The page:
abstraction

noun

ab·​strac·​tion ab-ˈstrak-shən How to pronounce abstraction (audio)
əb-
1
a
: the act or process of abstracting : the state of being abstracted
b
: an abstract idea or term
2
: absence of mind or preoccupation
3
: abstract quality or character
4
a
: an abstract composition or creation in art
abstractional adjective
abstractive
ab-ˈstrak-tiv How to pronounce abstraction (audio)
ˈab-ˌstrak-
adjective

Did you know?

From its roots, abstraction should mean basically "something pulled or drawn away". So abstract art is art that has moved away from painting objects of the ordinary physical world in order to show something beyond it. Theories are often abstractions; so a theory about economics, for instance, may "pull back" to take a broad view that somehow explains all of economics (but maybe doesn't end up explaining any of it very successfully). An abstract of a medical or scientific article is a one-paragraph summary of its contents—that is, the basic findings "pulled out" of the article.

Examples of abstraction in a Sentence

abstraction of data from hospital records “Beauty” and “truth” are abstractions. She gazed out the window in abstraction.
Recent Examples on the Web Botero never pursued abstraction, preferring instead to depict inflated figures. Pablo Helguera, Los Angeles Times, 19 Sep. 2023 In challenging cases, in which bones are severely burnt, traditional labs can carry out more advanced abstraction of the DNA. Jenny Jarvie, Anchorage Daily News, 1 Sep. 2023 The performance, no less than the script, reduces the protagonist to an abstraction created to be analyzed. Richard Brody, The New Yorker, 26 July 2023 The paintings run the gamut of abstraction, from moody to exuberant. Kriston Capps, Washington Post, 30 Aug. 2023 Images of lotus blossoms and trippy New Age abstractions suggest the spiritual focus and expansiveness of Shorter’s music. Sheri Linden, The Hollywood Reporter, 22 Aug. 2023 The installation’s skein of lines might thus be read as mere abstraction, like a Jackson Pollock on the grass. Blake Gopnik, New York Times, 18 Aug. 2023 Ukrainians may be defending their country for the sake of abstractions such as democracy or Europe. Michael Kimmage, Foreign Affairs, 22 Aug. 2023 Even those who feel at home with equations and abstraction can benefit from narrowing the gap between the arts and sciences. Audrey G. Bennett, The Conversation, 10 Aug. 2023 See More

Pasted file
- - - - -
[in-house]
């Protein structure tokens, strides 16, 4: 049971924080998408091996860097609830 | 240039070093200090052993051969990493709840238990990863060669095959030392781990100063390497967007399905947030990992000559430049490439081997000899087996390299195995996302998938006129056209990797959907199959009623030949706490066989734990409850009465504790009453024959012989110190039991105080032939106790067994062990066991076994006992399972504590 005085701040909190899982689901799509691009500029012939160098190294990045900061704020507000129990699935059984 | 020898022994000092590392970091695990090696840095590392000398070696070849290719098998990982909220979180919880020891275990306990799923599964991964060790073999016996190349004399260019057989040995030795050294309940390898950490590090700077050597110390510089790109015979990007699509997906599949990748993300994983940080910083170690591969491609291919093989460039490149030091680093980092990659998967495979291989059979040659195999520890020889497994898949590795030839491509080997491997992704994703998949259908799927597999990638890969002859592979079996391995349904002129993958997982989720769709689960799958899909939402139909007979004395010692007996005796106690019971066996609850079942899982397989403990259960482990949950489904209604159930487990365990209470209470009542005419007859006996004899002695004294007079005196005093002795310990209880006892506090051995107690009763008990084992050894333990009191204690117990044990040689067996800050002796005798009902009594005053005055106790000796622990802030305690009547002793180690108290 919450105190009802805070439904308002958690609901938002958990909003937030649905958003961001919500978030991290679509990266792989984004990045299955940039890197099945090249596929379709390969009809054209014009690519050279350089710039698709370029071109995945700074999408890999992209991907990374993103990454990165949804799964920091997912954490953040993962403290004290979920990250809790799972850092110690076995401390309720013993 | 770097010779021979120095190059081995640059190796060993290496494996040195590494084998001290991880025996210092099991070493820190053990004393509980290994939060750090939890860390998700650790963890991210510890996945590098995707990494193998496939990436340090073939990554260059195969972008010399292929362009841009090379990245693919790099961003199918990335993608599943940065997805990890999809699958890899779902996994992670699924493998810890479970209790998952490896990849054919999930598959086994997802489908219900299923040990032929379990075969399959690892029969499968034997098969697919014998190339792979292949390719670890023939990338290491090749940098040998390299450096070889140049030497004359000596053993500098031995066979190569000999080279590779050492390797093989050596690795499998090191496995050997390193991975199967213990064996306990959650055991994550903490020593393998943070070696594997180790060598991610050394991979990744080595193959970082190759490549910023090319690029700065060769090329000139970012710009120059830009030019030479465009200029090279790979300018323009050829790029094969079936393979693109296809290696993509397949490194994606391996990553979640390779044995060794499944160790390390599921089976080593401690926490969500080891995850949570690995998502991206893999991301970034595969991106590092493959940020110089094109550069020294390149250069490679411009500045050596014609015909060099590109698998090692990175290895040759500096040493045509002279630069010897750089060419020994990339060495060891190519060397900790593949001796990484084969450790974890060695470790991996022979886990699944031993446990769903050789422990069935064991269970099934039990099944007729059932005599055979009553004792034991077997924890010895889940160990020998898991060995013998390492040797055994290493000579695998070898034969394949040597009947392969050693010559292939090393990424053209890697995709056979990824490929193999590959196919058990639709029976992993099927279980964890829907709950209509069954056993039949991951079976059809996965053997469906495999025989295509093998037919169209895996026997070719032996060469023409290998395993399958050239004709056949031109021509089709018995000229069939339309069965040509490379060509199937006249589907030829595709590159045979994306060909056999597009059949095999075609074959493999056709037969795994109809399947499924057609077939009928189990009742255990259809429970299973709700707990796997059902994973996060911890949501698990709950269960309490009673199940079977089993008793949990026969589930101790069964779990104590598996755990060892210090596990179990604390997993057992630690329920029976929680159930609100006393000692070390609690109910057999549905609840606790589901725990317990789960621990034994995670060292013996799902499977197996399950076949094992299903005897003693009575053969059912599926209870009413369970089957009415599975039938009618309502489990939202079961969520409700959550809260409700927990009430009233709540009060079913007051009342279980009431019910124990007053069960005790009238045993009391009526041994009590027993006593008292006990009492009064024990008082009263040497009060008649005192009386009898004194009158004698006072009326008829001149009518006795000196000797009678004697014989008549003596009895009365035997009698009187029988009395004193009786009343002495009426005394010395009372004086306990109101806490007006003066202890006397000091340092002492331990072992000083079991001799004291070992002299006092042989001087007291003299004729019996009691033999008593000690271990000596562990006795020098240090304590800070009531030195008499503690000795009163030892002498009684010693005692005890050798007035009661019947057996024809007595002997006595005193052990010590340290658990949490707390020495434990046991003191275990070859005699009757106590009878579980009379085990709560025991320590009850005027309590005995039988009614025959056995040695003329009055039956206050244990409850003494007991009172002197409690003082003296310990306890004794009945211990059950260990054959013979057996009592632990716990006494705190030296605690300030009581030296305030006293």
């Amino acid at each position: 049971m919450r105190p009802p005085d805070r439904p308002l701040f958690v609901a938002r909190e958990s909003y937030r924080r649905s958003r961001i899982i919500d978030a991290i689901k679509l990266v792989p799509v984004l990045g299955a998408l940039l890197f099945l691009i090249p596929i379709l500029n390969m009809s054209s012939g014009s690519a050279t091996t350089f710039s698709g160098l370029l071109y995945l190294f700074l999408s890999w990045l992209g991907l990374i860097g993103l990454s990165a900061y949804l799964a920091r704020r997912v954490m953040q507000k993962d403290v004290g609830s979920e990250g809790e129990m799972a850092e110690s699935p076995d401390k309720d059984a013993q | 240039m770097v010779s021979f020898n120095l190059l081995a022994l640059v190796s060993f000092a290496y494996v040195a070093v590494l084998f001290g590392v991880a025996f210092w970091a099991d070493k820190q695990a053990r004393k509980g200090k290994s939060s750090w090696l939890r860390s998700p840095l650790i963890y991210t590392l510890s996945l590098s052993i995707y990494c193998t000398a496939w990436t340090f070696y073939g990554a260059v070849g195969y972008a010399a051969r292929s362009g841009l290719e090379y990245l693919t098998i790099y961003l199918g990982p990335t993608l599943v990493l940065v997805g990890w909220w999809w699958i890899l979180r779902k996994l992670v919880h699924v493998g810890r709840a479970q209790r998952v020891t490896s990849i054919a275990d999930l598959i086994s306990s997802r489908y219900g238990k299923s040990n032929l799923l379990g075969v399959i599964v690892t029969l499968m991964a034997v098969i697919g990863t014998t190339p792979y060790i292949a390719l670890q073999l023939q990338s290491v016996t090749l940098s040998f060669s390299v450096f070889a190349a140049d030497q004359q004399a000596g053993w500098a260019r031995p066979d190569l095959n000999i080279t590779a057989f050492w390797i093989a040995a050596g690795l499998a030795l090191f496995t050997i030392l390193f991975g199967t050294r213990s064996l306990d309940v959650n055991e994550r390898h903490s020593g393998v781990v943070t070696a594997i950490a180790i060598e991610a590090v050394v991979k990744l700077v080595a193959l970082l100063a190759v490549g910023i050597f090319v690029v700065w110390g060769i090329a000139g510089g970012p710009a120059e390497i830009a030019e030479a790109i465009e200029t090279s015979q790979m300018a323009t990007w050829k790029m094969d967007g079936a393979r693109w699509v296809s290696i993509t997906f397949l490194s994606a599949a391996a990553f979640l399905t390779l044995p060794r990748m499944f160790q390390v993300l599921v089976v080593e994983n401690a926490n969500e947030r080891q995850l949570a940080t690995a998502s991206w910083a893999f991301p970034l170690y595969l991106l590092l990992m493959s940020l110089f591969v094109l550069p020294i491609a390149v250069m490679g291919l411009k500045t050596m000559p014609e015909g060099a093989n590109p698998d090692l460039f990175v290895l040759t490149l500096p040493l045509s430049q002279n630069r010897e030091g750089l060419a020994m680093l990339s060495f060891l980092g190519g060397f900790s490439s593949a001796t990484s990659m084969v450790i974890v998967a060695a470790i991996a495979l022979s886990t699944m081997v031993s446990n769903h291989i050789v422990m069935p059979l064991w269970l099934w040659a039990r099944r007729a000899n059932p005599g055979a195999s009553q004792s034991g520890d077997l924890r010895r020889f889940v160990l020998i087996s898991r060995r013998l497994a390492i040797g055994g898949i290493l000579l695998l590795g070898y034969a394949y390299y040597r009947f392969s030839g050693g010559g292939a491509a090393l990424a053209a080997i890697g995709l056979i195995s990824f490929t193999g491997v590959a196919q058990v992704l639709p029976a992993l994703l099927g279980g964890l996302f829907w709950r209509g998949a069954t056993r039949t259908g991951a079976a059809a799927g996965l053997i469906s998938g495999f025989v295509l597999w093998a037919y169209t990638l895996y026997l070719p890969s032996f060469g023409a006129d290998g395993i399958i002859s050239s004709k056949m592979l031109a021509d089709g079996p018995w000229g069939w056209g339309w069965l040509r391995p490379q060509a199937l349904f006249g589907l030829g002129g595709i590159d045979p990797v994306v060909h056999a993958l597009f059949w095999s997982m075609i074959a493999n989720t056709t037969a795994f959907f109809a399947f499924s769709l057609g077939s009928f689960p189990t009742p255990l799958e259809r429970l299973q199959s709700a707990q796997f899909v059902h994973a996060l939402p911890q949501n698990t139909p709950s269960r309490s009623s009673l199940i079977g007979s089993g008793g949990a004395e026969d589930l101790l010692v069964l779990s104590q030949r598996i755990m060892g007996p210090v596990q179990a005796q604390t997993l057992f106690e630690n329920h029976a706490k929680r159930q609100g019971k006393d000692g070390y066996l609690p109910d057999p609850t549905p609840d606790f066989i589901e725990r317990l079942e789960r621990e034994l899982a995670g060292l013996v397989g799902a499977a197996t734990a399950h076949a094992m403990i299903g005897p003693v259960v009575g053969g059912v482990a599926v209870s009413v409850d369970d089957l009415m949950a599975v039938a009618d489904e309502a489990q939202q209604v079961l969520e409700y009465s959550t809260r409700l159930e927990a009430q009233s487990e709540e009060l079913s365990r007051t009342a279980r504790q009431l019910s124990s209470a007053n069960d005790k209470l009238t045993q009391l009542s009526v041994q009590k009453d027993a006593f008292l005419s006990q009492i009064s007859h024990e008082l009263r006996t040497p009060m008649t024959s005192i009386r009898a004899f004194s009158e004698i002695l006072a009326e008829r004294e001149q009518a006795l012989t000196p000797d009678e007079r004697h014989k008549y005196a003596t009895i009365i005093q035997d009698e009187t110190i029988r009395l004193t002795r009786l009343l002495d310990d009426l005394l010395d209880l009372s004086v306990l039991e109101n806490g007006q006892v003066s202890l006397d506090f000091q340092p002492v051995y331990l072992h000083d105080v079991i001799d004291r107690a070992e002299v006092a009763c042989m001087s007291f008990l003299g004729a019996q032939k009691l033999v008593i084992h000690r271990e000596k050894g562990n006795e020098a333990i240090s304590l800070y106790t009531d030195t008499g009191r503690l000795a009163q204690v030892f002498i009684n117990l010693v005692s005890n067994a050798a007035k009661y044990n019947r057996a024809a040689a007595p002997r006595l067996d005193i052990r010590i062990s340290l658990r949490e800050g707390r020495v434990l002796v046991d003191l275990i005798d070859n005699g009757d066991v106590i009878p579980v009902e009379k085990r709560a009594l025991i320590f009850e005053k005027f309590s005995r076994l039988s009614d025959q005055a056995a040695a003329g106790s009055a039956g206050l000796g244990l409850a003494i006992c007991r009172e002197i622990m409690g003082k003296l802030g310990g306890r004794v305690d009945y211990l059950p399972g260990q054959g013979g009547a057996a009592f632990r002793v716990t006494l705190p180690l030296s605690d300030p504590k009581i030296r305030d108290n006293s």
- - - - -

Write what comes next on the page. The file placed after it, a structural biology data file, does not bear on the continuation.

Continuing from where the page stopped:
These examples are programmatically compiled from various online sources to illustrate current usage of the word 'abstraction.' Any opinions expressed in the examples do not represent those of Merriam-Webster or its editors. Send us feedback about these examples.

Word History

Etymology

borrowed from Middle French & Late Latin; Middle French, "abduction (of a woman), removal, extraction (of a foreign body from a wound), (in philosophy) process by which the mind is able to form universal representations of the properties of distinct objects," borrowed from Late Latin abstractiōn-, abstractiō, from Latin abstrac- (variant stem of abstrahere "to remove forcibly") + -tiōn-, -tiō, suffix of action nouns — more at abstract entry 1

First Known Use

15th century, in the meaning defined at sense 1a

Time Traveler
The first known use of abstraction was in the 15th century

Dictionary Entries Near abstraction

Cite this Entry

“Abstraction.” Merriam-Webster.com Dictionary, Merriam-Webster, https://www.merriam-webster.com/dictionary/abstraction. Accessed 4 Oct. 2023.

Kids Definition

abstraction

noun
ab·​strac·​tion ab-ˈstrak-shən How to pronounce abstraction (audio)
1
a
: the act or process of abstracting : the state of being abstracted
b
: an abstract idea or term
2
: an artistic composition or creation having designs that do not represent actual objects
abstractive adjective

More from Merriam-Webster on abstraction

Last Updated: - Updated example sentences
Love words? Need even more definitions?

Subscribe to America's largest dictionary and get thousands more definitions and advanced search—ad free!